SNAP Review – Hex Roller

Hex Roller box

Roll dice, write down numbers. Simple? Yes. Easy? Not hardly.

Enjoy an abstract roll and write puzzle with Hex Roller, designed by Rustan HÃ¥kansson and published by Renegade Game Studios. Listen to why Anitra loves it in just a few minutes, or read on below.

Gameplay

Empty scoresheet, 8 dice, and a pencil

Hex Roller plays exactly the same no matter how many players you have. (The instructions say up to eight players, but it could be played with more, as long as you have enough scoresheets and everyone can see the dice.)

Any player rolls all the dice. Everyone chooses a number from what is shown. Then write down that number in some hexes on your score sheet, as many times as it is shown on the dice. The first number you write must touch another hex that already contains that number (some are pre-printed). Each number after that must touch the number you previously wrote. Essentially, you create a line of identical numbers.

Now choose a second number that appears on the dice, and write it down onto your score sheet in exactly the same way.

Finally, write the two numerals in the round-tracking section of your score sheet; one in the light gray box and one in the dark gray box.

Now it’s time to roll the dice again!

Scoring

8 dice game (top) and 7 dice game (bottom)

After eight rounds, the game is over and it’s time to score. As you can see on the sheet, there are several different ways to score points.

Fill hexagons: For each of the outer areas that is completely filled, score points equal to the most common number that appears in this area.

Central area: The central orange area scores similarly, but here you get to double your points, since it’s much harder to completely fill.

Connected numbers: Connect a pair of pre-printed numerals with a path of identical numbers to score that many points.

Straights: Examine the numbers in your round tracker. Attempt to count up, starting at 3 (3-4-5-6-7-8). Score the highest number you can count in each of the two rows. The order of the numbers doesn’t matter, just the presence of consecutive numbers.

Impressions

I (Anitra) love Hex Roller because I love abstract games and puzzles. Numbers just make sense to me, and patterns of numbers are fun.

We both like that Hex Roller is all business. There’s no pasted-on theme or story; even the instructions go straight to how to play.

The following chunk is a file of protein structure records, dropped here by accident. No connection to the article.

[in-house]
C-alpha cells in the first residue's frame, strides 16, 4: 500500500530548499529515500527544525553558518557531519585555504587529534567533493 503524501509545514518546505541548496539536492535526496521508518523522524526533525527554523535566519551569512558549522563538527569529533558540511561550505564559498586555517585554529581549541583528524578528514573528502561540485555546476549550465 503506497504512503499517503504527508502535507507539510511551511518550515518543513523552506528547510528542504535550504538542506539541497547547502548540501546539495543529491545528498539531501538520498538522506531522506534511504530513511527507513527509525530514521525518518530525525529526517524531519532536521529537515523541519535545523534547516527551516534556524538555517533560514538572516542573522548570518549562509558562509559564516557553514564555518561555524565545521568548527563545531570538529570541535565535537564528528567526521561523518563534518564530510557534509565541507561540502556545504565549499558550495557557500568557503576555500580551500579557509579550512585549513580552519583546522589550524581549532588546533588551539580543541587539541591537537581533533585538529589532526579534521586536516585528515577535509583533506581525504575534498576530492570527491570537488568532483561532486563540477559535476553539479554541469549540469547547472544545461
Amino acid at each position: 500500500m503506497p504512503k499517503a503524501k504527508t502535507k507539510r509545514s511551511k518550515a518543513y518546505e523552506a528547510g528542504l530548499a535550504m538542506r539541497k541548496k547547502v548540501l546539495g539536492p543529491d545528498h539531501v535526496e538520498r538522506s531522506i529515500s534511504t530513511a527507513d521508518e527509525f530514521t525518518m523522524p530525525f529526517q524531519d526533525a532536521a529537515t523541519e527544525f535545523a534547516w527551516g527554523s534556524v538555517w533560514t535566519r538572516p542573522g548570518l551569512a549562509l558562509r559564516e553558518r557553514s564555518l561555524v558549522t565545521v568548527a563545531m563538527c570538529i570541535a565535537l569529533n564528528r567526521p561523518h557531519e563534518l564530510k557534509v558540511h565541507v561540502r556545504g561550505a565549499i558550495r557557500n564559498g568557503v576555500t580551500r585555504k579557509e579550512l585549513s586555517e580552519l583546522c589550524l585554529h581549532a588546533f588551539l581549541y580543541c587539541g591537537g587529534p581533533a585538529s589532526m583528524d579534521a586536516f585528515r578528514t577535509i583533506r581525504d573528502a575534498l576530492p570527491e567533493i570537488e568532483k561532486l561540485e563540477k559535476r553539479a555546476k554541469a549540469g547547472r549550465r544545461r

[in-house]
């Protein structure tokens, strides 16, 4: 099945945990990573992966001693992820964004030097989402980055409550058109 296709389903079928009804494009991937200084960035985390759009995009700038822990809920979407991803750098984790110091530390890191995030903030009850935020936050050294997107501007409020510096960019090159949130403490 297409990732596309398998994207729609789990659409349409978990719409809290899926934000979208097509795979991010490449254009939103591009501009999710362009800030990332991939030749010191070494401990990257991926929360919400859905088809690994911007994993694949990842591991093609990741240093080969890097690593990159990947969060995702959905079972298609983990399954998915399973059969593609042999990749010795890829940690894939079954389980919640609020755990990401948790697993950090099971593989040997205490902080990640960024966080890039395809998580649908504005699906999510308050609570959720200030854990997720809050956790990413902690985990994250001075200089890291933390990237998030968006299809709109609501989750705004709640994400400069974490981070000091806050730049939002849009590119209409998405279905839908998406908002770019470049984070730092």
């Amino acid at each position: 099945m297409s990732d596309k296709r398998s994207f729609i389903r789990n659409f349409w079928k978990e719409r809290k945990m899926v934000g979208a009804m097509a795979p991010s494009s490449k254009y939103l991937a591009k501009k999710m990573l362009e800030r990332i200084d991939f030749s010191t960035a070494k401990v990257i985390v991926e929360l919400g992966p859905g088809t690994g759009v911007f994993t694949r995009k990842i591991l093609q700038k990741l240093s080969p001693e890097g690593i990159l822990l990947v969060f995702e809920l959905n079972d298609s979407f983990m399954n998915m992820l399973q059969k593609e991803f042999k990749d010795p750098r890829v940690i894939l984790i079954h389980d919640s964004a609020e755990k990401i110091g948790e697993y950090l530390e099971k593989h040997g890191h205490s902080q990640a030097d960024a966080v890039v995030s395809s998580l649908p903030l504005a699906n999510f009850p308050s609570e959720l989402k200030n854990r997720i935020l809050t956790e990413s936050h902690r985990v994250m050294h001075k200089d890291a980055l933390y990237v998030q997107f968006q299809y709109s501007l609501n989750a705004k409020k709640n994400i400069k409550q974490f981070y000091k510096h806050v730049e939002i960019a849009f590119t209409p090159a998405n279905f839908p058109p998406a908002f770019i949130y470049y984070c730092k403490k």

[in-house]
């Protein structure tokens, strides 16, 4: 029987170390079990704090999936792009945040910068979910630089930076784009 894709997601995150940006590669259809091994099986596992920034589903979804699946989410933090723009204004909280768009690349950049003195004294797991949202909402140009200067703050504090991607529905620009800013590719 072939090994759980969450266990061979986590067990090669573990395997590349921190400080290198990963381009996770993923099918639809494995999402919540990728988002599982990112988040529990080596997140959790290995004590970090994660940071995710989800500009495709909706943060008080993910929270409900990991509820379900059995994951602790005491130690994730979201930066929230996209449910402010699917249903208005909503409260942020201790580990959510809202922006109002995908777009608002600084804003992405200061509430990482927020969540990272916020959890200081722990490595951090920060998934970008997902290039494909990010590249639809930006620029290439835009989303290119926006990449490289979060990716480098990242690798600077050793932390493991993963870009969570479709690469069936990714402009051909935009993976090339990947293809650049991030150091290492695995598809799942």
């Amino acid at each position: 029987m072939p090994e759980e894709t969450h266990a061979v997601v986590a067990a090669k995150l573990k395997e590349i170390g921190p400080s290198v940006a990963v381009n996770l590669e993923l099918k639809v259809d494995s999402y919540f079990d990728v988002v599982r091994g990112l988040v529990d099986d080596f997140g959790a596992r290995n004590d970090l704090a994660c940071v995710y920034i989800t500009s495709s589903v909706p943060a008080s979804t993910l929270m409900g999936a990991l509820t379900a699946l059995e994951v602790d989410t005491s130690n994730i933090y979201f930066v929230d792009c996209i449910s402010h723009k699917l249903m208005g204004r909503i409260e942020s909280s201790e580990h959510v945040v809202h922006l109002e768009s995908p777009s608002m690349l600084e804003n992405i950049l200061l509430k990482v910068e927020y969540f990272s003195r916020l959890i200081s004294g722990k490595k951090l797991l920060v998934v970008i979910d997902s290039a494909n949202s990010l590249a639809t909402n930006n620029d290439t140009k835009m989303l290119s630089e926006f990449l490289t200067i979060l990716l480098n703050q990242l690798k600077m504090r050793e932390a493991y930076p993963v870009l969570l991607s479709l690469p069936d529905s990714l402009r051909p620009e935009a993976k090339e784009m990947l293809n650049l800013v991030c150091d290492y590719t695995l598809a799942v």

There are small gray shapes in every hex to help distinguish each different colored area for colorblind players. This is such a simple touch, but very welcome.

We love the balancing act we must perform between the different kinds of scoring patterns so we can maximize our points. For example, 3s aren’t worth much in filling hexes or making paths, but they are absolutely necessary to get any points at all in “straights”.

Hex Roller stands out from a lot of other roll-and-write games because it’s honest about being “just” a puzzle game. It dispenses with any fluff or theme, to concentrate on making the puzzle the best it can be.

If you like number puzzles, this is a game you will enjoy. If you prefer more theme in your gaming experience, Hex Roller is not the game for you.

Since Hex Roller is at its core a puzzle, its solo experience is nearly identical to playing with friends. I wish there was some kind of ruler to measure against, rather than simply trying to beat my own high score. There is a mobile app in development, so that will give enthusiasts another way to play and compare scores.

Buy Hex Roller for around $15 on Amazon or directly from Renegade Game Studios.

Scoresheet: final score 59

The Family Gamers received a copy of Hex Roller for this review from Renegade Game Studios.

SNAP review music is Magellan, provided courtesy of You Bred Raptors?

Hex Roller
  • Hexagons
4

Summary

Number of Players: 1-8 (could play more)

Age Range: 8+

Playtime: 15 minutes

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